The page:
As always, the music that I most want to hear is never on the same series, and there will be a fair amount of ticket-swapping to do, but this, I think, is the season I'll wind up with:
  • Stravinsky: Fireworks; Tchakovsky: Piano Concerto #1 (Yefim Bronfman); Stravinsky: The Firebird (Esa-Pekka Salonen)
  • Copland: Appalachian Spring; Britten: Violin Concerto (Midori); Revueltas: La Noche de los Mayas (Miguel Harth-Bedoya)
  • Turina: La oración del torero; Respighi: The Pines of Rome and The Fountains of Rome (Rafael Frühbeck de Burgos)
  • Brahms: "Tragic" Overture, Violin Concerto (Nikolaj Znaider), and Symphony #1 (Marin Alsop)
  • Janáček: Sinfonietta; Andriessen: Double Piano Concerto (Katia & Marielle Labeque); Stravinsky: The Rite of Spring (Esa-Pekka Salonen)
  • Stravinsky: "Dumbarton Oaks" Concerto; Khachaturian: Violin Concerto (Gil Shaham); Rachmaninoff: Symphonic Dances (Stéphane Denève)
  • Stucky: Son et lumière; Schuman: Symphony #3; Glazunov: Violin Concerto (Hilary Hahn); Tchaikovsky: Romeo & Juliet Fantasy Overture (Leonard Slatkin)
  • Shostakovich: Violin Concerto #1 (Julia Fischer); Prokofiev: Symphony #5 (Christoph Eschenbach)

BOOKS: The Crazy School, Cornelia Read (2008)

Sequel to A Field of Darkness, which I liked very much.

This one finds Madeline Dare working as a teacher at the Santangelo Academy, a private school for troubled teens. It's the late 1980s, and government oversight of private schools isn't as strict as one might like, so the unorthodox -- one might even say abusive -- methods of the school's founder come as a shock to Maddie. Her fellow teachers, however, seem to have fallen into his cult of personality, and most have no objections to what goes on at Santangelo. Maddie's fears prove justified, of course, when there is unexpected death at the school.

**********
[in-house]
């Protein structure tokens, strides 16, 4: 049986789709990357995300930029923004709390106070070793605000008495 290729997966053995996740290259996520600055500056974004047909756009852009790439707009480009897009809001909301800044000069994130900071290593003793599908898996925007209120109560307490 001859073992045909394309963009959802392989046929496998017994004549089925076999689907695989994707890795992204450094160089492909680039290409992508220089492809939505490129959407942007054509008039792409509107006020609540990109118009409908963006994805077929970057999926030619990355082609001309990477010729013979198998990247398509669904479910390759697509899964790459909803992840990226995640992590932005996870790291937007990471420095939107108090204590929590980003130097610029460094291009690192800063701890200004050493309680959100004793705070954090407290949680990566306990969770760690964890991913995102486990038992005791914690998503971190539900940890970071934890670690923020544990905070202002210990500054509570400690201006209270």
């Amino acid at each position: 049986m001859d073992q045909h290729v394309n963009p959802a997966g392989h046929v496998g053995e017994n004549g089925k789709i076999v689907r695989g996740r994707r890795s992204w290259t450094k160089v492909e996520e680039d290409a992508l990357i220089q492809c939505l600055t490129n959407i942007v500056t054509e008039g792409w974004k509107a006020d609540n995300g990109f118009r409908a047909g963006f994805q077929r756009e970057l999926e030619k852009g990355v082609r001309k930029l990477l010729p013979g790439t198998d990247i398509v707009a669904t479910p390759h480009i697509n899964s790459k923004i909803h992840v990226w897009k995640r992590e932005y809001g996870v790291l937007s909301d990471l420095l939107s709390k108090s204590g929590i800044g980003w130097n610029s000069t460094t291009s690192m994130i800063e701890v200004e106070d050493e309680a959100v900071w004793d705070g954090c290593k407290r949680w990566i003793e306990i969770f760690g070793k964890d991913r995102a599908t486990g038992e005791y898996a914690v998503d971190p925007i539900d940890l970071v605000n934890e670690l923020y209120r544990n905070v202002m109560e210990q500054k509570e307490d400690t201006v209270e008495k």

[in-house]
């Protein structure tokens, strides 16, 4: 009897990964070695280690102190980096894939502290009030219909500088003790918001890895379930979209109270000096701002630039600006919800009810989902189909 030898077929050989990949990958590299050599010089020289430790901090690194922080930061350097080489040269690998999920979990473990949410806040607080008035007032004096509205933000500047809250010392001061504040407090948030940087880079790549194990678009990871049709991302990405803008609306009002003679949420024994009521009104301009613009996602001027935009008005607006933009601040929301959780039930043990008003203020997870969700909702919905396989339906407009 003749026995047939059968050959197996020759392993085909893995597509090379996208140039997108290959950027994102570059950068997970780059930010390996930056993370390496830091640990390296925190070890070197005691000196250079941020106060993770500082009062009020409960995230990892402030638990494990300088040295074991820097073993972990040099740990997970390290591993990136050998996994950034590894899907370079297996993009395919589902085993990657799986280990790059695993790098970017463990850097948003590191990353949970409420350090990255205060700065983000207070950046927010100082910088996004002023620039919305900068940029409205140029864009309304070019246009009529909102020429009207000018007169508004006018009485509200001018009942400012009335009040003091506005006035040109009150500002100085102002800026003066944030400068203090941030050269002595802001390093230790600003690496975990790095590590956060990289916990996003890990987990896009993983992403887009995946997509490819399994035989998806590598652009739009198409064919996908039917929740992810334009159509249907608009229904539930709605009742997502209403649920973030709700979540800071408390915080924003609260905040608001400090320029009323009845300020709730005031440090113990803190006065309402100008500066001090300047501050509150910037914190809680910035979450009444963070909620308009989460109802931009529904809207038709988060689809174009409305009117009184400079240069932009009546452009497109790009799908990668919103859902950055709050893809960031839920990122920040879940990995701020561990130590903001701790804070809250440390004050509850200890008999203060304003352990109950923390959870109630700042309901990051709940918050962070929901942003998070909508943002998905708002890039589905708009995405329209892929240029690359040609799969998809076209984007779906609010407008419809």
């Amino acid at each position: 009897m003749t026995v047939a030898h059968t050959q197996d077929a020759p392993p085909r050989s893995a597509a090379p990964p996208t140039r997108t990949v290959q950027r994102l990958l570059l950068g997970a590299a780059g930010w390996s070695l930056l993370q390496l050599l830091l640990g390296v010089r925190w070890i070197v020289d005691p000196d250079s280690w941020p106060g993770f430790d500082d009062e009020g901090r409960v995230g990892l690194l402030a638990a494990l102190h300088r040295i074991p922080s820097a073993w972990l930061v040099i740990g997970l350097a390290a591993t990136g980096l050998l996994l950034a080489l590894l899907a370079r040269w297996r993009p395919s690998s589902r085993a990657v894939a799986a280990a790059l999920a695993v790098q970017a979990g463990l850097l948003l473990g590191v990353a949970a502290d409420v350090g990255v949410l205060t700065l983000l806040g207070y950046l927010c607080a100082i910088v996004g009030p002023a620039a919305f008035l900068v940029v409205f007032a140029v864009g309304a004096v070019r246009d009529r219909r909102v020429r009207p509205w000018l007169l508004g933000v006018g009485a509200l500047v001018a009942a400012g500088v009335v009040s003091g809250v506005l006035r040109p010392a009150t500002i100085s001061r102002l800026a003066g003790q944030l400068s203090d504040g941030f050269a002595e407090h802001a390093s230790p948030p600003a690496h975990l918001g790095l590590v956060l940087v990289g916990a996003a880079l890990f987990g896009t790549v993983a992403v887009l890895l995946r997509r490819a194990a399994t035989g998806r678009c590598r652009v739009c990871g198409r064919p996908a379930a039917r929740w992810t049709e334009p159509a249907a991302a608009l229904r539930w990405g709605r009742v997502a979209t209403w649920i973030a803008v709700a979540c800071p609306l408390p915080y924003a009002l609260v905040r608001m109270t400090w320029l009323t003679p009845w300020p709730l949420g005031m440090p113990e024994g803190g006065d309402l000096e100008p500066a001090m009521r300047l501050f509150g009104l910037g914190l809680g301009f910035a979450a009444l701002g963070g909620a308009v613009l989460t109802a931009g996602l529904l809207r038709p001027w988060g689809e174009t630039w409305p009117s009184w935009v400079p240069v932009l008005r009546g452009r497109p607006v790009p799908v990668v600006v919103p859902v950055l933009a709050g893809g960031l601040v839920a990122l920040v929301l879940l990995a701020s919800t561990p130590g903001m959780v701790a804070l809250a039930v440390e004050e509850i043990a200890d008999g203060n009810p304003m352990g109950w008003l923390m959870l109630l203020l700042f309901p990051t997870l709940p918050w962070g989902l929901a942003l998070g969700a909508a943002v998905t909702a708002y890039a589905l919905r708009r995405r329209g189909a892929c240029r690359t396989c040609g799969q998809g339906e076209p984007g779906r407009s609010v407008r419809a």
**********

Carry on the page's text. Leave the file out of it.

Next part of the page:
This is an odd follow up to the first Madeline Dare book. The setting is different (we've moved from Syracuse to the Berkshires), and the supporting cast is almost entirely different; Madeline's husband, Dean, makes a few brief appearances, but he wasn't much of a presence in the first book, and he's even less of one here. The tone is significantly darker in this book, with much less of Maddie's charming, self-deprecating humor. It barely feels like part of the same series at all, so much so that it seems an odd way to build readership. It would have been better, I think, to simply give this book a new heroine and publish it as a stand-alone.